The Penn Press list for spring 2018 includes hardcover releases, first-time paperbacks, and ebook editions intended for scholars, students, and serious general readers worldwide. Click here to explore our forthcoming books, grouped by subject area.
248 pages | 6 x 9
Cloth 1994 | ISBN 9780812232226 | Buy from De Gruyter $79.95 | €69.95 | £70.50
Ebook 2016 | ISBN 9781512808858 | Buy from De Gruyter $79.95 | €69.95 | £70.50
This book is available under special arrangement from our European publishing partner De Gruyter.
An Anniversary Collection volume
"There is really no book on Shelley quite like this one, that focuses so clearly on the evolution of Shelley's fictions. The result is a provocative, original contribution."—Michael Scrivener, Wayne State UniversityIn Imageless Truths, Karen A. Weisman offers a new reading of Shelley's work in the context of the poet's changing constructions of poetic fictions. Shelley's understanding of language in general, and of the fictions and their rhetorical trope in particular, evolved throughout his career, and Weisman argues that it is in his self-consciousness over these transformations that we can find the primary motivating factor in the poet's philosophical and literary development.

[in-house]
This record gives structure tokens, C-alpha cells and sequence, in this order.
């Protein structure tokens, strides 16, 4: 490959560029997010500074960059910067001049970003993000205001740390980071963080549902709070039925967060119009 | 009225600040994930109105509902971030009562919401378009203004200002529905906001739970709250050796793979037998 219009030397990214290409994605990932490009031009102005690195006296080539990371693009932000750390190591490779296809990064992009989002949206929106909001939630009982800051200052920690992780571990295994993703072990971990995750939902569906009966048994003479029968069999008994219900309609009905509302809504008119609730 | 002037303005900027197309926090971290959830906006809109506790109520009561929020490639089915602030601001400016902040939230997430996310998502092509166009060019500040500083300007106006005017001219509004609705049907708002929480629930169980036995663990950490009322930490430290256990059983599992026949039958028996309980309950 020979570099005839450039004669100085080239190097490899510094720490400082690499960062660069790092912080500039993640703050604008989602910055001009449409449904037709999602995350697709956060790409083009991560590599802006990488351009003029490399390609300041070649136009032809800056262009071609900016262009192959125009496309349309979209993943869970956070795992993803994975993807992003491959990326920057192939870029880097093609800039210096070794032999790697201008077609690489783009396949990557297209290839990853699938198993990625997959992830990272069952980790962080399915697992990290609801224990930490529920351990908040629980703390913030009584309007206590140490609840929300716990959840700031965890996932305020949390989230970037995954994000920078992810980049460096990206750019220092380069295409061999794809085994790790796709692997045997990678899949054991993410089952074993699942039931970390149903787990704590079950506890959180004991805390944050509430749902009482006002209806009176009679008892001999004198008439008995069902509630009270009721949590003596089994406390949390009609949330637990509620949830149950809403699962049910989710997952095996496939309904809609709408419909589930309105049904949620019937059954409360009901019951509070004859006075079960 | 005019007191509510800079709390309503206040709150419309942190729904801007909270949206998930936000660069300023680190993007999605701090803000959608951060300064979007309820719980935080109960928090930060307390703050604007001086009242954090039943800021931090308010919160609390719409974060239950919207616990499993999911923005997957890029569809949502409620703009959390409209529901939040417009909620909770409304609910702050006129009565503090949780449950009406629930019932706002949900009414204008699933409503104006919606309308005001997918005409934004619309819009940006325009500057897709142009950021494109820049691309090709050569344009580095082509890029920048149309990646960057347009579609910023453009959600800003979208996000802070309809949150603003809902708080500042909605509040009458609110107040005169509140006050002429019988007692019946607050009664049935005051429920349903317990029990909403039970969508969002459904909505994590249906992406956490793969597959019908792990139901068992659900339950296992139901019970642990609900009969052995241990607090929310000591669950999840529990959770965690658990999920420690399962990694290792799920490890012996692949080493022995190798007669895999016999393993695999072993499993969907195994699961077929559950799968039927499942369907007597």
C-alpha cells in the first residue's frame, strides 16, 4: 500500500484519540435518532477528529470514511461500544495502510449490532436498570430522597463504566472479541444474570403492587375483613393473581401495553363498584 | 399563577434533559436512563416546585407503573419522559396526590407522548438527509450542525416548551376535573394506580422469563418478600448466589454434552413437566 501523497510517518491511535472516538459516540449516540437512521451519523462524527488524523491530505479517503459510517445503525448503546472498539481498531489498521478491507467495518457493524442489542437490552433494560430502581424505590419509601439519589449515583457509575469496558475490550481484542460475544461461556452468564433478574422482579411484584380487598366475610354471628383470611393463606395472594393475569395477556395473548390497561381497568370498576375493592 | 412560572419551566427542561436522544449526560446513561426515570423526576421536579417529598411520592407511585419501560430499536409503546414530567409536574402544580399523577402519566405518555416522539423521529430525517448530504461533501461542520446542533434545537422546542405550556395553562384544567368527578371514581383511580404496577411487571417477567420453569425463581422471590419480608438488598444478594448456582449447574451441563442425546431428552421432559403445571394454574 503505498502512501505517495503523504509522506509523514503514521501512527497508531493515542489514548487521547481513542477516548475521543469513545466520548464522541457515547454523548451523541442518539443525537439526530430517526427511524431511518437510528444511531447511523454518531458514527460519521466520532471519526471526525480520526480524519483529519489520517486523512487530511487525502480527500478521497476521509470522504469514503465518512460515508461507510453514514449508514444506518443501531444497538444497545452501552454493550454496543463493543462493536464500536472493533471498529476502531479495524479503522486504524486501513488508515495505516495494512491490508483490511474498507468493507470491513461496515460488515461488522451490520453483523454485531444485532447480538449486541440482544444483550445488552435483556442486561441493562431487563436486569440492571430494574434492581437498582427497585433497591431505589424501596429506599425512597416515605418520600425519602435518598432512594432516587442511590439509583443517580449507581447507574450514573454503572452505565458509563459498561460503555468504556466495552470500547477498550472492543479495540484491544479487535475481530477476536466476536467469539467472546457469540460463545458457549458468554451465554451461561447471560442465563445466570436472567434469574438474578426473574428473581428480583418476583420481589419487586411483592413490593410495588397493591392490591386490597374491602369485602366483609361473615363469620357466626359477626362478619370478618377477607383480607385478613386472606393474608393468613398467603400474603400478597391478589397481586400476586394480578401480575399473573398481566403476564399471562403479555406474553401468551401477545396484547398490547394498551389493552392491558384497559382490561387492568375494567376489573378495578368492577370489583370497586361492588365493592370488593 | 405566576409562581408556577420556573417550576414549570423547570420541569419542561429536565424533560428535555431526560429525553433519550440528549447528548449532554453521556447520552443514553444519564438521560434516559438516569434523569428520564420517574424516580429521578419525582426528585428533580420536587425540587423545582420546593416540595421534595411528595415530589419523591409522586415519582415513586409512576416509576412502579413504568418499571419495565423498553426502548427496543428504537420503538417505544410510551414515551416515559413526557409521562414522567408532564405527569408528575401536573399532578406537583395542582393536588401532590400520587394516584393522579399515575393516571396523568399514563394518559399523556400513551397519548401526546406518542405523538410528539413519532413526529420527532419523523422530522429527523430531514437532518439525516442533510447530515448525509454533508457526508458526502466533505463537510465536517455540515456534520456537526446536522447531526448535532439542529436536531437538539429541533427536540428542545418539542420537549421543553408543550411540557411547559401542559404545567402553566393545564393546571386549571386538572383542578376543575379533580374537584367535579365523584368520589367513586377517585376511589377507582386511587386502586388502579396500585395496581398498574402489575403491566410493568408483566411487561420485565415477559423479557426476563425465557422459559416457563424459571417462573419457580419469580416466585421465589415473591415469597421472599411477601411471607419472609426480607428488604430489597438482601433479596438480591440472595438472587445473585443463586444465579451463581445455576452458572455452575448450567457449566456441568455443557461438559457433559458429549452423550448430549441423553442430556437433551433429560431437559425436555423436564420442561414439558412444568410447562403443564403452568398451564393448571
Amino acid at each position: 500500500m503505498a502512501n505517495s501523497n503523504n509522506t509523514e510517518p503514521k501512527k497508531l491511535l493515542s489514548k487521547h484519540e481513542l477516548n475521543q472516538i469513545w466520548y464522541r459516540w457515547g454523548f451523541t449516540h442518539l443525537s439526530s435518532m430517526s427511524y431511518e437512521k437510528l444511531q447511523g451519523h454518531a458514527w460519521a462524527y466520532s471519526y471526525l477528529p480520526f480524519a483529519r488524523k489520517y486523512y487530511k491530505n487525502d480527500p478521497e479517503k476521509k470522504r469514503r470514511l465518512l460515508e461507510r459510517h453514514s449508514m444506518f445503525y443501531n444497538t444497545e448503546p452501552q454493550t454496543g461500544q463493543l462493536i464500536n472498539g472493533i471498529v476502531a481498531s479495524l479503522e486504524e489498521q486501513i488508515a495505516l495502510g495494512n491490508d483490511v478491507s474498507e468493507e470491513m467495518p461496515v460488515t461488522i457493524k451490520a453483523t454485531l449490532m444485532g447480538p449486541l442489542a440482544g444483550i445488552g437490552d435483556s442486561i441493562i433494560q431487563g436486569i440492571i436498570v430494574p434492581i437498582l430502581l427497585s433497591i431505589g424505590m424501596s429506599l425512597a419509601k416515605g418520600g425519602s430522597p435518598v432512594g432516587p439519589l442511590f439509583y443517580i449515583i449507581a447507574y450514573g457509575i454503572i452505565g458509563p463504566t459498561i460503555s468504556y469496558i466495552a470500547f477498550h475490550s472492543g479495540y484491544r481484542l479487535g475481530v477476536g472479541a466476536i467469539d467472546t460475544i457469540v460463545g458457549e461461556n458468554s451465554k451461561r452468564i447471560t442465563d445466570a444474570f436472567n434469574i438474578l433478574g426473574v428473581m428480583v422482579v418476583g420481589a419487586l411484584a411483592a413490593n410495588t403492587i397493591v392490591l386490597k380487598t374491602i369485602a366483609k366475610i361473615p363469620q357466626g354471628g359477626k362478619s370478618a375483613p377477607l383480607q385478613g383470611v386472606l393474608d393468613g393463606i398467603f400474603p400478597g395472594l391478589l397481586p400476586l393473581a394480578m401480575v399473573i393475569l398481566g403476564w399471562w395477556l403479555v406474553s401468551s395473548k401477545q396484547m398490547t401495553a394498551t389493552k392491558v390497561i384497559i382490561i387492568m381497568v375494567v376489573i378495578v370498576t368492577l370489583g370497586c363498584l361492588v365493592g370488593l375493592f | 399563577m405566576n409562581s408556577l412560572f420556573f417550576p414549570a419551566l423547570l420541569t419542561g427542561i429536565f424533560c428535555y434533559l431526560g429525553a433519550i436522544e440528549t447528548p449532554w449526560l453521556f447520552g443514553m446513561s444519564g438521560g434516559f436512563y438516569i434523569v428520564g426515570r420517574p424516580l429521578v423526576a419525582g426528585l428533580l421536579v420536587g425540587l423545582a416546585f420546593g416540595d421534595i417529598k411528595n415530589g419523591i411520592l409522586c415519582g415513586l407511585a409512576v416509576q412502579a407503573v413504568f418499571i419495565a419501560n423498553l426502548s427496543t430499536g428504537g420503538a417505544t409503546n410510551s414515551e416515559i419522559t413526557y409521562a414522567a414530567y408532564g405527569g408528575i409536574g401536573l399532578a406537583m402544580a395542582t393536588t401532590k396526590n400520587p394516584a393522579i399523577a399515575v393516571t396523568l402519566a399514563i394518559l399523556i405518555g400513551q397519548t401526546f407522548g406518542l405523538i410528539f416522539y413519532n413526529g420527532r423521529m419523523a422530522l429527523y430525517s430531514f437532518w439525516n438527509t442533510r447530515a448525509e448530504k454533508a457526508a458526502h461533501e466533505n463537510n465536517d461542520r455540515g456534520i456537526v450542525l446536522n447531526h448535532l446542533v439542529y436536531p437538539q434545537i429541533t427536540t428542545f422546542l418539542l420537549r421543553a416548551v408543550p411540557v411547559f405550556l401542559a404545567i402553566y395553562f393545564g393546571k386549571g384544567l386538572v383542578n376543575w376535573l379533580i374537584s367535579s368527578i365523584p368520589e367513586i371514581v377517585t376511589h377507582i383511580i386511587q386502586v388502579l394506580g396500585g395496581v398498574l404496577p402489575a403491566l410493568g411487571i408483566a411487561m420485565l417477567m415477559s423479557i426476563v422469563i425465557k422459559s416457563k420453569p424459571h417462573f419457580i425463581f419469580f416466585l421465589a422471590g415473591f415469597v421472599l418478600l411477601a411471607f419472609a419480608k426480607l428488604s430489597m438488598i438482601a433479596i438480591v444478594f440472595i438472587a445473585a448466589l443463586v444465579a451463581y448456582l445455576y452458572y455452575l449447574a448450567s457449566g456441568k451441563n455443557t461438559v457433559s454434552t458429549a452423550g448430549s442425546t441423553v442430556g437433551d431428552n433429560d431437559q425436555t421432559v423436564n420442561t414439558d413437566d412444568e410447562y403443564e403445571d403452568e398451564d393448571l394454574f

Weisman discerns in Shelley an ongoing quest for a mode of fiction-making that can accommodate both the poet's belief in a "metaphysical ultimate" and his anxiety over the implications of grounding poetic fictions too firmly in the details of everyday life. If Shelley's awareness of fictionality is a major element in the poetry, it is an awareness that comes with the troubled sense of the limits of fiction. Weisman contents that it is this persistent, double-edged anxiety that distinguishes Shelley from the other English Romantics. Her point is not intended to deny the validity or the continuing relevance of the deconstructionist perspective, nor the value of its various claims for Shelley; she is simply concerned that the instability of poetic fictions was eventually perceived as a "given" by Shelley, as the beginning premise which he acknowledged and then tried to move beyond.
Imageless Truths will be of interest to students and scholars of English literature.
Karen A. Weisman is Associate Professor of English at the University of Toronto.